10 questions about money to ask your partner

It can be quite uncomfortable to ask questions about money, even (and perhaps especially) with the person you care about most. It’s not for nothing that money is one of the most common reasons couples break up. And that while talking about money can prevent a lot of miscommunication and frustration.

In this article, you will therefore find 10 questions about money that you can ask your partner. Ask the questions that best suit you and your situation. It’s about getting the conversation started and talking about money becoming normal.

1. What are your (savings) goals?

In a serious relationship, it is good to know where the other see themselves in ten years. Is that in a house for sale, for example? Or in a camper, while travelling the world? In any case, it is good for your relationship to talk about the future, but it is also wise when it comes to finances. Many goals cost money, from that first car to a wedding.

2. What do you think is worth spending money on?

There are plenty of goals, but life should remain fun. That’s why it’s best to spoil yourself now and then with something that makes you happy. When you know what that is about each other, it can prevent a lot of arguing about money.

It’s frustrating when you try hard to save, and your partner spends a ‘fortune’ on something expensive. In contrast, he or she thinks that you can cut back on the coffees outside the door.

As soon as you have indicated to each other that this is what you like to spend money on, that will take away frustrations.

3. How did your parents handle money in the past?

Whether we like it or not, our parents and upbringing have (unconsciously) had a major influence on how we view money today. For example, did they often argue about money? Were they working on a budget? Did they find enjoyment more important than saving?

4. If you won a million, what would you do with the money?

Want to keep the conversation a little lighter? Then ask this question. By daydreaming about what you would do with a million, you also find out your partner’s values in life. You will see that such a question will start the conversation about money.

5. What are your biggest concerns when it comes to money?

One-third of the world has money worries, but everyone worries about their finances from time to time.

6. Who is responsible for the finances (or are we both)?

Often, one person in the relationship is responsible for paying the bills and making sure that the money you spend on groceries doesn’t run out of control. Make clear agreements about who that is and why.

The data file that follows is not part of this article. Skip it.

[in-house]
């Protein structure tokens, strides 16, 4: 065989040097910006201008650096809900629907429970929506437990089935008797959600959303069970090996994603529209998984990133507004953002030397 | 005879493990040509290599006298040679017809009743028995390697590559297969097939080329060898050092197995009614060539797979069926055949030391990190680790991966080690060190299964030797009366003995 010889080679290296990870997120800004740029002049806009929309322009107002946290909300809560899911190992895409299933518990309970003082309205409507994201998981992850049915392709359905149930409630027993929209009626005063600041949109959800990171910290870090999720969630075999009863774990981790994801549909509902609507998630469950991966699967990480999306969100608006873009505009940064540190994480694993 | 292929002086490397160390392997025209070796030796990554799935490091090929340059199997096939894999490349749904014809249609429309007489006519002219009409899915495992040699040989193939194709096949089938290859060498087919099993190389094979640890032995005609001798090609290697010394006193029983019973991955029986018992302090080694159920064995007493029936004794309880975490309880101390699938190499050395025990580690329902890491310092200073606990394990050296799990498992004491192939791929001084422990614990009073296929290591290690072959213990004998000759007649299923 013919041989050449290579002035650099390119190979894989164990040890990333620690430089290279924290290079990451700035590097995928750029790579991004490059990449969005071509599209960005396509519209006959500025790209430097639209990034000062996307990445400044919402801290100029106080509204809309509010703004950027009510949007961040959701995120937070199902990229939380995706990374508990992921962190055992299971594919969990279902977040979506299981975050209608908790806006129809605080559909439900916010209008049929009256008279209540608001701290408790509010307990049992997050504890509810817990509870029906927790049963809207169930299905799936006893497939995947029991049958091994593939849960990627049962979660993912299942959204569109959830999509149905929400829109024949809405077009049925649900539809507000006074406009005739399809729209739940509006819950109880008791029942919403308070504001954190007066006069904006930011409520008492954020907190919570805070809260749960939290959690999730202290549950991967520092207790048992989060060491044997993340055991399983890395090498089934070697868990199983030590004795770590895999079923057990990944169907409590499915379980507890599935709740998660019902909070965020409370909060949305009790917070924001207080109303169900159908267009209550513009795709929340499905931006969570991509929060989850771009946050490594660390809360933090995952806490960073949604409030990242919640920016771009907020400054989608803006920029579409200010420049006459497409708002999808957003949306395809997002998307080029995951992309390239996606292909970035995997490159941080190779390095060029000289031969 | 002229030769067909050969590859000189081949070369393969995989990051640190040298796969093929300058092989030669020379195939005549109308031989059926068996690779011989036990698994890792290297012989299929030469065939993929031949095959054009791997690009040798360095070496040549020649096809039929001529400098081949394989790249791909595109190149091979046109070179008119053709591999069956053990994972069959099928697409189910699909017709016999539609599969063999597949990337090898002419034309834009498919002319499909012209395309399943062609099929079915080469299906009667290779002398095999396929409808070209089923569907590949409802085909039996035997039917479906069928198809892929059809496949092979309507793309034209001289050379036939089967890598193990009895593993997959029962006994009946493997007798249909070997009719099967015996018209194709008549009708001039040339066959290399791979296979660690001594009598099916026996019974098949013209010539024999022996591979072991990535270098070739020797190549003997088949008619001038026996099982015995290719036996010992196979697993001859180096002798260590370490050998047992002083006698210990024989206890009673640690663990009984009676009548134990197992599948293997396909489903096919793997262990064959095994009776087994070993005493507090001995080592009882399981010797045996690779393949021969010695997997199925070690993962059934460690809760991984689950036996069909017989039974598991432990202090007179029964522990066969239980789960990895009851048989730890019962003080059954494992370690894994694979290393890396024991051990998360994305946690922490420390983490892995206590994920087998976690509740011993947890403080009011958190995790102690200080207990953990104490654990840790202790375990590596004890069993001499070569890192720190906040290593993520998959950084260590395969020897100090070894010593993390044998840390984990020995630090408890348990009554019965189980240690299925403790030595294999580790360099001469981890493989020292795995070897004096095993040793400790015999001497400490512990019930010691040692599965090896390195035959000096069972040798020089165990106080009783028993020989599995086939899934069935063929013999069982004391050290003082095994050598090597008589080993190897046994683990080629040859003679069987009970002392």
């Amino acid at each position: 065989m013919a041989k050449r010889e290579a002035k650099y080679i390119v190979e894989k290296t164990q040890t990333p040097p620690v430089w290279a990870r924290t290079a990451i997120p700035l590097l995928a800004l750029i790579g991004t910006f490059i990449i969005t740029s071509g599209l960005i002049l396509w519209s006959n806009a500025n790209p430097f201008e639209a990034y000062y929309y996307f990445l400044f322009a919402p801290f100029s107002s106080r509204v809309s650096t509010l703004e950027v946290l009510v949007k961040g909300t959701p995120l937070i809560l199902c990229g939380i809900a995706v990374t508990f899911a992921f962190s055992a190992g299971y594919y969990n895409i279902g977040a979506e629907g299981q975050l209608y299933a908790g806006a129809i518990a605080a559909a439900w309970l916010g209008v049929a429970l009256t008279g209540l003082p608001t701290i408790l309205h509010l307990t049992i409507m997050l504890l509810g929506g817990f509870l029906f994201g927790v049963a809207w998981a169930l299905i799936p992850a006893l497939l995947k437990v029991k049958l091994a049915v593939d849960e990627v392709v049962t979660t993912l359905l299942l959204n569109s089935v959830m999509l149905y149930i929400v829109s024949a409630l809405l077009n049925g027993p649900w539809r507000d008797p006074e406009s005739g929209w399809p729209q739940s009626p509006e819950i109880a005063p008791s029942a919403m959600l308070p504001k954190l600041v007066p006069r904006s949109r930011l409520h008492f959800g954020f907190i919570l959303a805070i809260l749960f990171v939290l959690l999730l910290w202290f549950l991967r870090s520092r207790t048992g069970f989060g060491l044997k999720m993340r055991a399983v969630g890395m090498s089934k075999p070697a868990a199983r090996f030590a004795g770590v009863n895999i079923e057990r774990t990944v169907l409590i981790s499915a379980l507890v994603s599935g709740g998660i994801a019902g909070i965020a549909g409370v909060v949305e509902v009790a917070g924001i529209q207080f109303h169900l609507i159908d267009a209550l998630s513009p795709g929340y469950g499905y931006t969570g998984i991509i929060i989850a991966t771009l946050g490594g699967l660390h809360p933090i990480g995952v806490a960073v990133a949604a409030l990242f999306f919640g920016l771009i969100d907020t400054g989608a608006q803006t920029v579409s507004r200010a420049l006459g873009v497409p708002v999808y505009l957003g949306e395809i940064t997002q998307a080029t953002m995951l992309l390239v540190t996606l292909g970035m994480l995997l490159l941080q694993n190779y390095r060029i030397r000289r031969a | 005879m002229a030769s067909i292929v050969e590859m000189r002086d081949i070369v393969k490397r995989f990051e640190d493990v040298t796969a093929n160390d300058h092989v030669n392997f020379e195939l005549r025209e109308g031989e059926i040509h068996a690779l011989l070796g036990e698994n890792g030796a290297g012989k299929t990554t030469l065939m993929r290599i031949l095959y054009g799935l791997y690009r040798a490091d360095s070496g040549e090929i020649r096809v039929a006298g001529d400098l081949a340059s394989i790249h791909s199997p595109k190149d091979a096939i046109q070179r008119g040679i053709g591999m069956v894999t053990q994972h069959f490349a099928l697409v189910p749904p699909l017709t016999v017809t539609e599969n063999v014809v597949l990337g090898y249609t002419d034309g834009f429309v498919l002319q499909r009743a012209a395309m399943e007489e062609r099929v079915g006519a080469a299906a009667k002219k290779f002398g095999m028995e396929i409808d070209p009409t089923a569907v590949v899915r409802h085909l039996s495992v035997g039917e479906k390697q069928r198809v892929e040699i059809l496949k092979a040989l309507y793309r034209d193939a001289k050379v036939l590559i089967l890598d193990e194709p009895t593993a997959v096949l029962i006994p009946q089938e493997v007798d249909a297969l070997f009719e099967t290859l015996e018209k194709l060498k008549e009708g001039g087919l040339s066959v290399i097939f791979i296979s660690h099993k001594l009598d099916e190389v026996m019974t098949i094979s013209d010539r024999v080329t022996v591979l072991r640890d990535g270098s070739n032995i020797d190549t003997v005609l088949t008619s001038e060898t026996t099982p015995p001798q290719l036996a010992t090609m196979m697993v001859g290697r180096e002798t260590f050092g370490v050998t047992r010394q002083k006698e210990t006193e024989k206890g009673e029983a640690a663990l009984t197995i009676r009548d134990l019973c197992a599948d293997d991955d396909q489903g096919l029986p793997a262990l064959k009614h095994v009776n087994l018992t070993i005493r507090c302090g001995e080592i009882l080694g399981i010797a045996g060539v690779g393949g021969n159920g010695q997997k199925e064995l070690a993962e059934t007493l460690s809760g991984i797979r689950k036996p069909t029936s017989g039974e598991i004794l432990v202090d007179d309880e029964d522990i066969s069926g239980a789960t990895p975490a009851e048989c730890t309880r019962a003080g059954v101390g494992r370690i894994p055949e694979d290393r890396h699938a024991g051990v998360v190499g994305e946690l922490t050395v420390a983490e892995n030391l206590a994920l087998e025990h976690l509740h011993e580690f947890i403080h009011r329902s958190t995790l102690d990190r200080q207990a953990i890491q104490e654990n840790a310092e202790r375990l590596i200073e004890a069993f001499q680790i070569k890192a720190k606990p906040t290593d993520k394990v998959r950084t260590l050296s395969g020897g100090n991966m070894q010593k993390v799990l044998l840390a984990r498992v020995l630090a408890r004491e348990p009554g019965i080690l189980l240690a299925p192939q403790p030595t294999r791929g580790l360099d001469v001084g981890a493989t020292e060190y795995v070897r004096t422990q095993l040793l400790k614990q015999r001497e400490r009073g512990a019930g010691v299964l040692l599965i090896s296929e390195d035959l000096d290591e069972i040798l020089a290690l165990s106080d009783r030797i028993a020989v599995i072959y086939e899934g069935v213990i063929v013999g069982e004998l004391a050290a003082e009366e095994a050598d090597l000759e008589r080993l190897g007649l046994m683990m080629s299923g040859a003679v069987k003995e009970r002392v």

That does not mean that the other person has to shake off their hands completely and has no idea how their finances are doing. Then you have a problem if the ‘responsible’ cannot handle money very well.

Money dates can be a solution. Money may not be the most fun topic to talk about, but a good serving board and a nice wine make up for a lot as far as we’re concerned. Discuss how your money is doing now; dream about the future together, and you will see that it eventually flows nicely into an actual date.

7. How much money do we want to spend on fixed costs, and how much do we want to save?

Discuss how much you want to spend per month on rent/mortgage, groceries, subscriptions, and meals. That, of course, is closely related to how much you want to save.

Tip: does one earn more than the other? Then agree on a percentage that you want to save each month for common goals.

8. On a scale of 1 to 10, how would you rate our finances right now?

How happy is your partner currently with your finances? And how happy are you? The following applies: the more communication there is about any concerns and frustrations, the fewer quarrels can follow about it in the future.

9. Suppose I were to spend a large amount of money without telling you about it. At what amount would you get angry?

Maybe he or she would never get angry at all because, after all, your money is your money. But it is also possible that your partner thinks it is wise to discuss large purchases. You won’t know until you’ve talked about it.

10. What habit around money do you value in me?

Let’s close with a positive question. It’s always nice to get a compliment. And certainly, if the conversation was more difficult than expected, it is nice to express your appreciation to each other.

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